(MISA/IFEX) - The "Financial Gazette" newspaper reports that the government is planning to formulate tough rules and regulations for aspiring broadcasters. The regulations are expected to be gazetted into law by President Robert Mugabe on 29 September 2000, under the Presidential Powers (Temporary Measures) Act.
Under the regulations, only companies owned by Zimbabweans would be allowed to enter the country's broadcasting industry and operators could be jailed for criticising the presidency. New broadcasting companies would be barred from taking on board foreign companies as technical partners or minority investors.
After the landmark Supreme Court ruling on 22 September, which nullified Sections 27 and 28 of the Broadcasting Act, the government responded by saying it would comply with the ruling and had already started drawing up regulatory mechanisms. According to the "Financial Gazette" sources, a broadcasting regulatory board would be set up to grant broadcasting licences to deserving applications. However, a broadcasting licence will not on its own guarantee an applicant the right to run a broadcasting station. Applicants would need to get a further radio or television station operating licence from the Posts and Telecommunications Regulatory Board (PTCB). The PTCB will start granting licences from January 2001, meaning that prospective broadcasters will not be able to run a broadcasting service until then.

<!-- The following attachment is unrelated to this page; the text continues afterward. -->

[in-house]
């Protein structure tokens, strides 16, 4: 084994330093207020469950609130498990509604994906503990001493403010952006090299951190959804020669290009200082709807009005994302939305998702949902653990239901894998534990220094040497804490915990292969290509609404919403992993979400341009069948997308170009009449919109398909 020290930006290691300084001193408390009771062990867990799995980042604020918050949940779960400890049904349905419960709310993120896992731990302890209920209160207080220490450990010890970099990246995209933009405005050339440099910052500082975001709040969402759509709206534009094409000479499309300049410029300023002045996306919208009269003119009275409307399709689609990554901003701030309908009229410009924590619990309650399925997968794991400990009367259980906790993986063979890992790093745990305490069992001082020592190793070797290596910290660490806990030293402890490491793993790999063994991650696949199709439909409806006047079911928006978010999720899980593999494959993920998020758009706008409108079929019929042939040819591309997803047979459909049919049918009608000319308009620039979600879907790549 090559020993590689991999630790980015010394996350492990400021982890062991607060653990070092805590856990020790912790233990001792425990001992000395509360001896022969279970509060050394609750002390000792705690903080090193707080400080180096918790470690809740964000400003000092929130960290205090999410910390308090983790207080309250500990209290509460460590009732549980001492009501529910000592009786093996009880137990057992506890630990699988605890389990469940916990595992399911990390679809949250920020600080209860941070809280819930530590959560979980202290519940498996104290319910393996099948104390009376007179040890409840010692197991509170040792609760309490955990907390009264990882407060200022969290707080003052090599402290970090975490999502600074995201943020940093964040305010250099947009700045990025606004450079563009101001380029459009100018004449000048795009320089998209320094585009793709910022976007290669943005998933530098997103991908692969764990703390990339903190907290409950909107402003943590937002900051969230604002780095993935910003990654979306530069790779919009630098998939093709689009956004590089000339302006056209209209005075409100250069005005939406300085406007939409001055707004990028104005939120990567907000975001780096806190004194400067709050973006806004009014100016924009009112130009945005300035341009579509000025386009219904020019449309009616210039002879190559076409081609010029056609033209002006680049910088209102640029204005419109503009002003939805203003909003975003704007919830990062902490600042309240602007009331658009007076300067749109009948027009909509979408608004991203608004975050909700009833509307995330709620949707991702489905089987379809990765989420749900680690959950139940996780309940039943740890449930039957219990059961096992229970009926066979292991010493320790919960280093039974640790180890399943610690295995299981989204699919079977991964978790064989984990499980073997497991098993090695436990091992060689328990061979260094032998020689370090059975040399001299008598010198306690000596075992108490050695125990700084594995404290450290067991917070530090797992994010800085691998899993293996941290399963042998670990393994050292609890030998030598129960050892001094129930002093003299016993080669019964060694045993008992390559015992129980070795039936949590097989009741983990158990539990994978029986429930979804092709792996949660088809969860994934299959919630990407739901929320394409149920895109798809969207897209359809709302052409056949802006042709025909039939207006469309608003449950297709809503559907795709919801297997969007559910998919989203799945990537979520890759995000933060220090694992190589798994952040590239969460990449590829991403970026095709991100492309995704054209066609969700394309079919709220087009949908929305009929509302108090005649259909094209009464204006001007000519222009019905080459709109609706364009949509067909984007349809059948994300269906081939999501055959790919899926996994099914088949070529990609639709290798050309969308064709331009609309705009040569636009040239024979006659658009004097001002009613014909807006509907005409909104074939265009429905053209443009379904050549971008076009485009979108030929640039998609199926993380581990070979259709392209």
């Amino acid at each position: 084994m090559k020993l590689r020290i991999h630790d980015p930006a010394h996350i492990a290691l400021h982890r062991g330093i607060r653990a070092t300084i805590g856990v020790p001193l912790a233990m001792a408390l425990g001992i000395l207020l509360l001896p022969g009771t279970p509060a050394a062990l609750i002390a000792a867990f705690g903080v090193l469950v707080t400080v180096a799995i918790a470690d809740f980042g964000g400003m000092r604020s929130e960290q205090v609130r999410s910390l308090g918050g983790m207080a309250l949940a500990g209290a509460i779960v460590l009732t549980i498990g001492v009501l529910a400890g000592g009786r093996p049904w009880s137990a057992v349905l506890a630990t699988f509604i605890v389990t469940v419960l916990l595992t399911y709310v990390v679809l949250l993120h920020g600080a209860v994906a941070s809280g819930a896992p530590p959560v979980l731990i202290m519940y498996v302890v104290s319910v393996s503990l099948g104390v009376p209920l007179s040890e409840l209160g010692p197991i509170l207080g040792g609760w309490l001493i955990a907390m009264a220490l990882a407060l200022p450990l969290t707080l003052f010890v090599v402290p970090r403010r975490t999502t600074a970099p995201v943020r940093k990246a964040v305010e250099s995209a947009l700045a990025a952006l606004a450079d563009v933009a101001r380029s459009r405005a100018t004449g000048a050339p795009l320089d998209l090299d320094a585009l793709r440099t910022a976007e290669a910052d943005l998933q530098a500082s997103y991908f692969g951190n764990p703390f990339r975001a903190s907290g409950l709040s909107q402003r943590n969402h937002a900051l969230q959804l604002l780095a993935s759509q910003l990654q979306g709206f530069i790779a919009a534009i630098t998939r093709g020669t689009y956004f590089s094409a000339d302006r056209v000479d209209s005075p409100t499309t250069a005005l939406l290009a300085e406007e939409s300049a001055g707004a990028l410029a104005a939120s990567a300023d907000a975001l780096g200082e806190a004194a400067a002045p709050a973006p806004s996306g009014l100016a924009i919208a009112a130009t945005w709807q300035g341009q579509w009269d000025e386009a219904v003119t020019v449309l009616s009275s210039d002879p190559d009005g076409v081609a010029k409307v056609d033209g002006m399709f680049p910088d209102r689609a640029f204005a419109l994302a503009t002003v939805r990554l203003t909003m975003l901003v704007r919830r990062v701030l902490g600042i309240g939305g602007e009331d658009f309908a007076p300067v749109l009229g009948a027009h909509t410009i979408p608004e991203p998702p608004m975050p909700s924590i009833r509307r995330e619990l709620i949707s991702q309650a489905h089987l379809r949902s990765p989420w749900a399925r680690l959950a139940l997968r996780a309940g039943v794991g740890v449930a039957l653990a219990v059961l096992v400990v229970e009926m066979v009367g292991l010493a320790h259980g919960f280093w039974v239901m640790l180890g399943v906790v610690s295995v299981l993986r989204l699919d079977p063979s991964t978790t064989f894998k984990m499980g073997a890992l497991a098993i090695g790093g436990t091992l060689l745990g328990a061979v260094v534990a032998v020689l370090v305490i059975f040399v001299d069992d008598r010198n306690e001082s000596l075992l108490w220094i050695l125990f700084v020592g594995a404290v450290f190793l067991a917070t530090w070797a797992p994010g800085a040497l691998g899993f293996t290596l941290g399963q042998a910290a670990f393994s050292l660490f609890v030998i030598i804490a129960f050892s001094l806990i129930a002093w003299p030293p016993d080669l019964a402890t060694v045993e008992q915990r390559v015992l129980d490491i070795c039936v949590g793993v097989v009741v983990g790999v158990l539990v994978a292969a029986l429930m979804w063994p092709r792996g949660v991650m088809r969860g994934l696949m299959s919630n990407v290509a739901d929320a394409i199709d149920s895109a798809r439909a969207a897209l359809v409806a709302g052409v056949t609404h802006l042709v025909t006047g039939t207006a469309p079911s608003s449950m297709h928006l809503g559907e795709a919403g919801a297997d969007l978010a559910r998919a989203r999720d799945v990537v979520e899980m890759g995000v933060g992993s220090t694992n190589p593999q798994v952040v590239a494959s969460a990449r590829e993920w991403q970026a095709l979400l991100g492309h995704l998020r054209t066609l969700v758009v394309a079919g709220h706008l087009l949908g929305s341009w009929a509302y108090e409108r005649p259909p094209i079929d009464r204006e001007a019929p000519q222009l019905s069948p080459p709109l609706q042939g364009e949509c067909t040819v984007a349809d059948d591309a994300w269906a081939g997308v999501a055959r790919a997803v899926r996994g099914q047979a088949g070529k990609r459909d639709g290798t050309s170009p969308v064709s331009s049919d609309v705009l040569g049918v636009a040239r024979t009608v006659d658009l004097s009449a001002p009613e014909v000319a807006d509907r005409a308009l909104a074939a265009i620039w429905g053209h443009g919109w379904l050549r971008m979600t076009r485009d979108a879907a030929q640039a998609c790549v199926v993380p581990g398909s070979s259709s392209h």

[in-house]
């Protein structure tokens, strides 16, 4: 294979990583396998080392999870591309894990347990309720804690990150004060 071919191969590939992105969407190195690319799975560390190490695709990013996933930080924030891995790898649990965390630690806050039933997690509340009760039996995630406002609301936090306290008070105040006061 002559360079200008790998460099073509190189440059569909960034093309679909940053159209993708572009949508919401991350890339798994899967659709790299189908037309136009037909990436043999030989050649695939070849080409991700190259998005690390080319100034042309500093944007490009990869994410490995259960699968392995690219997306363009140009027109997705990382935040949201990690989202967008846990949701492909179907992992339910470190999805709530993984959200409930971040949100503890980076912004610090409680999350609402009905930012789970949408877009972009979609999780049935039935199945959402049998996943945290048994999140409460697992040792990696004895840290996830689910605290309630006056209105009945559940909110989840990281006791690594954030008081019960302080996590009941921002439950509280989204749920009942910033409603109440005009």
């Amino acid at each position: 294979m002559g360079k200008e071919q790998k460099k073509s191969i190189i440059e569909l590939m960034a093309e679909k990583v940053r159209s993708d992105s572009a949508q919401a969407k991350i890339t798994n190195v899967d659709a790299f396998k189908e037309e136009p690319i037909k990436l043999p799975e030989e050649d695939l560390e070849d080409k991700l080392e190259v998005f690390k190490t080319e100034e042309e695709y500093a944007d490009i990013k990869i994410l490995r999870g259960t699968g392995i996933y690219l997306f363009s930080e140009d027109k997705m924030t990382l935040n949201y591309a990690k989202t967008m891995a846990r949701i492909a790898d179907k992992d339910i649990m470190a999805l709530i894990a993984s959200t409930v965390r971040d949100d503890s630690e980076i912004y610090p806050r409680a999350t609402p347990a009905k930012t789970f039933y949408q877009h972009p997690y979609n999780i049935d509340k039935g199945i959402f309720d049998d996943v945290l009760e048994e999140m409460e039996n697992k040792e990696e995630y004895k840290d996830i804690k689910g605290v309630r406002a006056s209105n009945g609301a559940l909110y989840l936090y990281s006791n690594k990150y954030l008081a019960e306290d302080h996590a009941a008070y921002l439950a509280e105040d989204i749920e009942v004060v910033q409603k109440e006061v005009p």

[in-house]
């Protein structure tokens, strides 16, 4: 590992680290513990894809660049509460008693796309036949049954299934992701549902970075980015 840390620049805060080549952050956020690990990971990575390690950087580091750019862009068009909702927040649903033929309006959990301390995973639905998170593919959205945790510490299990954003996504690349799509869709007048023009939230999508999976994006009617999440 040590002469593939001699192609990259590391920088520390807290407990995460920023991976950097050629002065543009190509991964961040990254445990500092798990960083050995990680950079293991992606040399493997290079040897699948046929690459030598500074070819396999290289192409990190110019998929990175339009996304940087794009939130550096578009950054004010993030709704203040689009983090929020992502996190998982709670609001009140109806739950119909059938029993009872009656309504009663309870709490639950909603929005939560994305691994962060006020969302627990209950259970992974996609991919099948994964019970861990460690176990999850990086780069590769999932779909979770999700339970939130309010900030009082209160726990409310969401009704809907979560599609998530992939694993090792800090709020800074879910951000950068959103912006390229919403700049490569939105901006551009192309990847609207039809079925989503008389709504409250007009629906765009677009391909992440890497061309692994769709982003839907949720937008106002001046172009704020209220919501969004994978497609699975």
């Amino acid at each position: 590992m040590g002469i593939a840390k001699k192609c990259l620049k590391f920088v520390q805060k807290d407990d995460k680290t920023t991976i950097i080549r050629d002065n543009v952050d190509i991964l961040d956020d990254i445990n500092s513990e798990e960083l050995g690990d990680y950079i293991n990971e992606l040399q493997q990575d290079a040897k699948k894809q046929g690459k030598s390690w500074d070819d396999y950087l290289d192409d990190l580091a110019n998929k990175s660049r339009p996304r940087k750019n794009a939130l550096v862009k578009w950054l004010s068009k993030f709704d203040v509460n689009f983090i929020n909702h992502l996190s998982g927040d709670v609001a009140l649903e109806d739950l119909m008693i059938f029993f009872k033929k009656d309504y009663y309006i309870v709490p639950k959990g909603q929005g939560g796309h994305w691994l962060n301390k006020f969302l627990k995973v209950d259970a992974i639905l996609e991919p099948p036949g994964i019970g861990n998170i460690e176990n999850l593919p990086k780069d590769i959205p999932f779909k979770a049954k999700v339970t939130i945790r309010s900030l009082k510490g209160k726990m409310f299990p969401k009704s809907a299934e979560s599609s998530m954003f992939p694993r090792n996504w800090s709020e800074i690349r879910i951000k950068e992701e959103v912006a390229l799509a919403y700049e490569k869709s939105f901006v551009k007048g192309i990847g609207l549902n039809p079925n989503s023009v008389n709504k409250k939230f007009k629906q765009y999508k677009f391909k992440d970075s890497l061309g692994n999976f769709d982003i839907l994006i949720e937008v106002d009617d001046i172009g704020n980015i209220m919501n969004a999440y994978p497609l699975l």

Minister of Information and Publicity Jonathan Moyo told the "Financial Gazette" that his department was busy working on a set of regulations that would ensure that Zimbabwe's airwaves did not become a free-for-all, but denied that the regulations were inhibiting. He said the new regulations were stringent, but were meant to ensure that any new entrants in the broadcasting sector would operate in accordance with Zimbabwe's national interests and the provision of the constitution.
On 22 September, the Supreme Court declared that the monopoly on broadcasting services created by Section 27 of the Broadcasting Act was inconsistent with Section 20 of the Constitution. The ruling also declared that Section 14 of the Radio Communication Services Act was inconsistent with Section 20 of the Constitution, and therefore, invalid in so far as they prohibited any person, other than the Zimbabwe Broadcasting Corporation, from possessing or operating a radio station for the purpose of carrying on a broadcasting service in Zimbabwe.